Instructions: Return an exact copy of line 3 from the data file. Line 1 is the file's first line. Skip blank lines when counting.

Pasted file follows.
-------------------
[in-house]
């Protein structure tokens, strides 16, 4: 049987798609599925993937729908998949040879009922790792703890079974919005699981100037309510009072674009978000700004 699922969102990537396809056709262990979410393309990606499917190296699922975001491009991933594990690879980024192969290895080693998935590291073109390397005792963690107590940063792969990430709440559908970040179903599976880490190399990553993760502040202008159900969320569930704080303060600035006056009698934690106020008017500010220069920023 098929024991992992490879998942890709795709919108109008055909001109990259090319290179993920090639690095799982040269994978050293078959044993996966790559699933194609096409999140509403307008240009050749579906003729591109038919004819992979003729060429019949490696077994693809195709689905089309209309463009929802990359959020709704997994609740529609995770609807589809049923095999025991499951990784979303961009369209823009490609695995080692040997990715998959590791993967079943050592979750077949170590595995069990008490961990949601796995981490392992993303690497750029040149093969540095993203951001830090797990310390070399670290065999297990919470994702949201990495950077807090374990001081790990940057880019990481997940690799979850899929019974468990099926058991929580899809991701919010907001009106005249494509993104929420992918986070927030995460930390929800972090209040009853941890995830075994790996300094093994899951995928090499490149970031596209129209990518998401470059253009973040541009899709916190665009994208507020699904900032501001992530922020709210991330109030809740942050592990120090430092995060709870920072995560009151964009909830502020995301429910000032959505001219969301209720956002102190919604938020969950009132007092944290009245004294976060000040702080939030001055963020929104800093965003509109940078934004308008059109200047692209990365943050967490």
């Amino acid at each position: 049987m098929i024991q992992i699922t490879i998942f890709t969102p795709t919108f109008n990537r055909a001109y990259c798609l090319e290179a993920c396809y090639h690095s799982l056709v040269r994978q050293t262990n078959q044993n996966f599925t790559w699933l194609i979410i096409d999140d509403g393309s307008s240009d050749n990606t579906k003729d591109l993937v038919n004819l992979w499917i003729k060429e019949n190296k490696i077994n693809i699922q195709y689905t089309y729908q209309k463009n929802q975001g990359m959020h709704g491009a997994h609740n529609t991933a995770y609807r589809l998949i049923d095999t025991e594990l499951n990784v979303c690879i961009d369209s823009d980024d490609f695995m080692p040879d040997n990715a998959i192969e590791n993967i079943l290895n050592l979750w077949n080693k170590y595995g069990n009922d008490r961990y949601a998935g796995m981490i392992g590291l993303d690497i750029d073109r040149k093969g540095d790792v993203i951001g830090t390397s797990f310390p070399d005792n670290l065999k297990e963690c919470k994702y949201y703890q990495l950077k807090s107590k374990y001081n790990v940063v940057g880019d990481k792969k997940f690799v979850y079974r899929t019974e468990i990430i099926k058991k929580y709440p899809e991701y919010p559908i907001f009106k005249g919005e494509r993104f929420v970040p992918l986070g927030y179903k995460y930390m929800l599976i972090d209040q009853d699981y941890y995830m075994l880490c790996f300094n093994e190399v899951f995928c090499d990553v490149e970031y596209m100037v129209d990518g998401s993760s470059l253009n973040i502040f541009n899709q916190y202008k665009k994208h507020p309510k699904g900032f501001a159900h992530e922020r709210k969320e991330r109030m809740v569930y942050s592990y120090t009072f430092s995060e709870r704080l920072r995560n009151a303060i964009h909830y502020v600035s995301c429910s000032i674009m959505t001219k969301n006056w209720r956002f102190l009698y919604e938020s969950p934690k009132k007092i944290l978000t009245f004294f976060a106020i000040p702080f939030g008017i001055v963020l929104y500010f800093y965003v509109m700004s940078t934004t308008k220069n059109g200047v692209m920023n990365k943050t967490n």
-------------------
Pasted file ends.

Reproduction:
């Amino acid at each position: 049987m098929i024991q992992i699922t490879i998942f890709t969102p795709t919108f109008n990537r055909a001109y990259c798609l090319e290179a993920c396809y090639h690095s799982l056709v040269r994978q050293t262990n078959q044993n996966f599925t790559w699933l194609i979410i096409d999140d509403g393309s307008s240009d050749n990606t579906k003729d591109l993937v038919n004819l992979w499917i003729k060429e019949n190296k490696i077994n693809i699922q195709y689905t089309y729908q209309k463009n929802q975001g990359m959020h709704g491009a997994h609740n529609t991933a995770y609807r589809l998949i049923d095999t025991e594990l499951n990784v979303c690879i961009d369209s823009d980024d490609f695995m080692p040879d040997n990715a998959i192969e590791n993967i079943l290895n050592l979750w077949n080693k170590y595995g069990n009922d008490r961990y949601a998935g796995m981490i392992g590291l993303d690497i750029d073109r040149k093969g540095d790792v993203i951001g830090t390397s797990f310390p070399d005792n670290l065999k297990e963690c919470k994702y949201y703890q990495l950077k807090s107590k374990y001081n790990v940063v940057g880019d990481k792969k997940f690799v979850y079974r899929t019974e468990i990430i099926k058991k929580y709440p899809e991701y919010p559908i907001f009106k005249g919005e494509r993104f929420v970040p992918l986070g927030y179903k995460y930390m929800l599976i972090d209040q009853d699981y941890y995830m075994l880490c790996f300094n093994e190399v899951f995928c090499d990553v490149e970031y596209m100037v129209d990518g998401s993760s470059l253009n973040i502040f541009n899709q916190y202008k665009k994208h507020p309510k699904g900032f501001a159900h992530e922020r709210k969320e991330r109030m809740v569930y942050s592990y120090t009072f430092s995060e709870r704080l920072r995560n009151a303060i964009h909830y502020v600035s995301c429910s000032i674009m959505t001219k969301n006056w209720r956002f102190l009698y919604e938020s969950p934690k009132k007092i944290l978000t009245f004294f976060a106020i000040p702080f939030g008017i001055v963020l929104y500010f800093y965003v509109m700004s940078t934004t308008k220069n059109g200047v692209m920023n990365k943050t967490n």